|This is a question most collectors want to have answered, since new rules haven't been made by any major manufacturers since 1972, and to satisfy that curiousity, we are indebted to a collector in Singapore, Foo Cheow Ming, who took the time to relate the story of how he recently happened on an amazing cache of NIB (New in Box) slide rules, which we are offering here at the Slide Rule Universe.
His story may inspire you to examine your own locale, to see if similar deposits are just waiting around the corner in an old blueprint supply house, stationary store or art supply shop. You just never know until you look.....
|What turned up in his searches of dusty old shop shelves? Hemmi bamboo and plastic rules, unusual Hemmi 1002 circulars, Faber-Castell slide rules, including the very sophisticated Mathema and Novoduplex rules and Addiators, Aristo rules of all kinds, and unique Asian slide rule makers like Shanghai and Flying Fish. They might all have been lost forever if he had not been so curious.
Visitor number 1272.
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My first slide rule was a Staedtler-Mars - a little beauty clad in a brilliant blue/white plastic casing. I first bought it in the early seventies (that was when calculators were still sold as executive gadgets costing US$200 each in 1970's money!). No one except the CEO of Standard Oil in those days could afford calculators sold in that era. But even after the advent of cheap calculators, I found my love for slide rules undiminished. I guess people still love slide rules for the very same reason classic cars or antiques are so loved notwithstanding that modern products are so much more functional and efficient. In many ways they are reminders of a kinder, slower, more genteel past (or at least it felt that way! Our minds oft trick us - you know!). They are like the sceptres of the high priesthood of science and engineering. This first slide rule I kept for about the next 20+ years.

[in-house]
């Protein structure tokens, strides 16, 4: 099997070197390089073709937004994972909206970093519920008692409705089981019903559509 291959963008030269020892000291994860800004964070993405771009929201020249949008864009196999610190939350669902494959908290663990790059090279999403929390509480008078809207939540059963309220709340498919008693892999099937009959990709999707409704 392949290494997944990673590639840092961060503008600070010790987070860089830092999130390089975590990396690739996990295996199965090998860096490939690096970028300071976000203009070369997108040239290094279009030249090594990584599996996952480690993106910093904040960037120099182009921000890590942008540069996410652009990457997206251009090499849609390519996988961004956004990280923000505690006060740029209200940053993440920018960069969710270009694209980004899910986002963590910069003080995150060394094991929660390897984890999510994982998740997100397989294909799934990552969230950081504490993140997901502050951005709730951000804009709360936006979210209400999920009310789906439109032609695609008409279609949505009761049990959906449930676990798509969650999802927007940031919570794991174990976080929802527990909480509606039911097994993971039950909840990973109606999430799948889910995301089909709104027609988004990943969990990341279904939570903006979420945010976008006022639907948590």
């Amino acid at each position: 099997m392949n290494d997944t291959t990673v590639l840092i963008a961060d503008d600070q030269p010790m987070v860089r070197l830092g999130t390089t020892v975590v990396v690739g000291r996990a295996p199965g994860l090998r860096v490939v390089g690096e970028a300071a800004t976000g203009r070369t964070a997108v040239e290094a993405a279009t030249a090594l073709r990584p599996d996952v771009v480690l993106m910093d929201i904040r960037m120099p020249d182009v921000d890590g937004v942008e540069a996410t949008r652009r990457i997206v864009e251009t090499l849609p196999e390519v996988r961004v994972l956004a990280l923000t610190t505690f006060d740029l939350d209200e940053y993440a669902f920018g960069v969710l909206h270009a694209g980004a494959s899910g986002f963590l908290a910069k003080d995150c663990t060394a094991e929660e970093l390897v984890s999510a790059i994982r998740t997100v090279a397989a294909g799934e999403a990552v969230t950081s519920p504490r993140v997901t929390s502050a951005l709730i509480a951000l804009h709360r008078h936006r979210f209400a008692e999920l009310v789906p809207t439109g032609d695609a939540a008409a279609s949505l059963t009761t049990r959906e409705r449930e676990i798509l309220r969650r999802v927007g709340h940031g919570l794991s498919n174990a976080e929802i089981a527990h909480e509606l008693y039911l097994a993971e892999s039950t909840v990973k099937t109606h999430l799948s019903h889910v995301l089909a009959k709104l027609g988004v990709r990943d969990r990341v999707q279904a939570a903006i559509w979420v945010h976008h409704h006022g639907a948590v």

I also have a wide-ranging interest in reading, and this hobby has caused me to regularly tour the various bookstores in my home town. By chance in October 1997 I had dinner in a place called Yishun New Town, and discovered that the bookstore, one Cambridge Bookstore, from which I bought my very first slide rule is still in business even after all these years (god, has 20 years passed so quickly?) but in a new location. Even the proprietor is the same. I went in and discovered that they still had a whole carton of the same stock of slide rules out of which I bought my first slide rule - a remarkable discovery!
This discovery rekindled my interest in slide rules. I then visited various slide rule-sites on the Internet, amongst the best of which I came across was Walter Shawlee's Slide Rule Universe site and the HP Calculator Museum site. I was amazed at the incredible variety of slide rules made in the past, and even more amazed that there are like-minded people out there, who are so remarkably organised, and so serious, about slide rule-collection. I was particularly impressed by the effort of Mr Walter Shawlee of Sphere Research Corporation. His site is I think a peerless example of fine web design, and the information one can find on his site is simply astonishing. My discovery of Mr Shawlee's site was instrumental in convincing me that I should perhaps consider commencing a somewhat serious attempt at slide rule collection.